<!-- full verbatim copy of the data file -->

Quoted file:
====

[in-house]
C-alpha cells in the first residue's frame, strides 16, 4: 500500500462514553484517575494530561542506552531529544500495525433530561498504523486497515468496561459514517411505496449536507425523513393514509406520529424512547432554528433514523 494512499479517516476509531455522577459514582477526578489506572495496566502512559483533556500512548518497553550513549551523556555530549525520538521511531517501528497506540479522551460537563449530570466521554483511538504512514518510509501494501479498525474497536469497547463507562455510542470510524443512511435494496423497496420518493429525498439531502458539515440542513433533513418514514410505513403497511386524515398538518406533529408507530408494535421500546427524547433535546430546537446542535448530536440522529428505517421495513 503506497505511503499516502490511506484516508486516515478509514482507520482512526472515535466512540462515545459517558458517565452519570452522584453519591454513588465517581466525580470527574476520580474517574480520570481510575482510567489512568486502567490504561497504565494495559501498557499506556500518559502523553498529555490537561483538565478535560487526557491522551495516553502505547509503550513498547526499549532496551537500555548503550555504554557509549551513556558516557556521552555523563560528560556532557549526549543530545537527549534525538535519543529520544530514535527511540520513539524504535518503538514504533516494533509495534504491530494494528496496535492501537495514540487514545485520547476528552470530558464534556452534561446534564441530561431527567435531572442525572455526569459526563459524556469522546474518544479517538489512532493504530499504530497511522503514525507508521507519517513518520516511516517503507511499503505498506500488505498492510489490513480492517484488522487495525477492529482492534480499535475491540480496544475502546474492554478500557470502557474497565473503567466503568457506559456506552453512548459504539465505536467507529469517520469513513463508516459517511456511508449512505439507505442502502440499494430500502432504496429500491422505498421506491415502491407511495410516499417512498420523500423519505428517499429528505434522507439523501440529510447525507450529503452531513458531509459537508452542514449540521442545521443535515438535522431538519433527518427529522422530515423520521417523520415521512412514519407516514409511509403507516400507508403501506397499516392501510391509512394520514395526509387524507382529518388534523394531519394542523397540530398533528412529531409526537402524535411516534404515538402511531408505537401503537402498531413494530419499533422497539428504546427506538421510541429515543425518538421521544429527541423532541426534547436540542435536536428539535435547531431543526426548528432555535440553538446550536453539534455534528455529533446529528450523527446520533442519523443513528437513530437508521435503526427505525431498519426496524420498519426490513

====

[in-house]
C-alpha cells in the first residue's frame, strides 16, 4: 500500500462514553484517575494530561542506552531529544500495525433530561498504523486497515468496561459514517411505496449536507425523513393514509406520529424512547432554528433514523 494512499479517516476509531455522577459514582477526578489506572495496566502512559483533556500512548518497553550513549551523556555530549525520538521511531517501528497506540479522551460537563449530570466521554483511538504512514518510509501494501479498525474497536469497547463507562455510542470510524443512511435494496423497496420518493429525498439531502458539515440542513433533513418514514410505513403497511386524515398538518406533529408507530408494535421500546427524547433535546430546537446542535448530536440522529428505517421495513 503506497505511503499516502490511506484516508486516515478509514482507520482512526472515535466512540462515545459517558458517565452519570452522584453519591454513588465517581466525580470527574476520580474517574480520570481510575482510567489512568486502567490504561497504565494495559501498557499506556500518559502523553498529555490537561483538565478535560487526557491522551495516553502505547509503550513498547526499549532496551537500555548503550555504554557509549551513556558516557556521552555523563560528560556532557549526549543530545537527549534525538535519543529520544530514535527511540520513539524504535518503538514504533516494533509495534504491530494494528496496535492501537495514540487514545485520547476528552470530558464534556452534561446534564441530561431527567435531572442525572455526569459526563459524556469522546474518544479517538489512532493504530499504530497511522503514525507508521507519517513518520516511516517503507511499503505498506500488505498492510489490513480492517484488522487495525477492529482492534480499535475491540480496544475502546474492554478500557470502557474497565473503567466503568457506559456506552453512548459504539465505536467507529469517520469513513463508516459517511456511508449512505439507505442502502440499494430500502432504496429500491422505498421506491415502491407511495410516499417512498420523500423519505428517499429528505434522507439523501440529510447525507450529503452531513458531509459537508452542514449540521442545521443535515438535522431538519433527518427529522422530515423520521417523520415521512412514519407516514409511509403507516400507508403501506397499516392501510391509512394520514395526509387524507382529518388534523394531519394542523397540530398533528412529531409526537402524535411516534404515538402511531408505537401503537402498531413494530419499533422497539428504546427506538421510541429515543425518538421521544429527541423532541426534547436540542435536536428539535435547531431543526426548528432555535440553538446550536453539534455534528455529533446529528450523527446520533442519523443513528437513530437508521435503526427505525431498519426496524420498519426490513